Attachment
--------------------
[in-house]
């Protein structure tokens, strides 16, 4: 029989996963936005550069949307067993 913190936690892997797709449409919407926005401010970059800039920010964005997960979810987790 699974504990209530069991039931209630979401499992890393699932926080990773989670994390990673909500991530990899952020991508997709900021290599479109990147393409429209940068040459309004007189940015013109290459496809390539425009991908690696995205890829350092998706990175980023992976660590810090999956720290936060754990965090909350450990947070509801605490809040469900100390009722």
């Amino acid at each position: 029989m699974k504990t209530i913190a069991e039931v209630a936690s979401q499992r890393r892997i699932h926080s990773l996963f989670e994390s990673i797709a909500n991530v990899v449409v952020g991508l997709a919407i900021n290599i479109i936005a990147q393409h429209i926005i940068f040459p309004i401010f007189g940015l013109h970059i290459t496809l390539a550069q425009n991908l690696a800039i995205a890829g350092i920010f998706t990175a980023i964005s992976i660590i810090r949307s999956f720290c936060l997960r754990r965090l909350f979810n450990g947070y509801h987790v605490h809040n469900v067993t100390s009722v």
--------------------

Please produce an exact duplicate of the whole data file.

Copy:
[in-house]
């Protein structure tokens, strides 16, 4: 029989996963936005550069949307067993 913190936690892997797709449409919407926005401010970059800039920010964005997960979810987790 699974504990209530069991039931209630979401499992890393699932926080990773989670994390990673909500991530990899952020991508997709900021290599479109990147393409429209940068040459309004007189940015013109290459496809390539425009991908690696995205890829350092998706990175980023992976660590810090999956720290936060754990965090909350450990947070509801605490809040469900100390009722």
């Amino acid at each position: 029989m699974k504990t209530i913190a069991e039931v209630a936690s979401q499992r890393r892997i699932h926080s990773l996963f989670e994390s990673i797709a909500n991530v990899v449409v952020g991508l997709a919407i900021n290599i479109i936005a990147q393409h429209i926005i940068f040459p309004i401010f007189g940015l013109h970059i290459t496809l390539a550069q425009n991908l690696a800039i995205a890829g350092i920010f998706t990175a980023i964005s992976i660590i810090r949307s999956f720290c936060l997960r754990r965090l909350f979810n450990g947070y509801h987790v605490h809040n469900v067993t100390s009722v």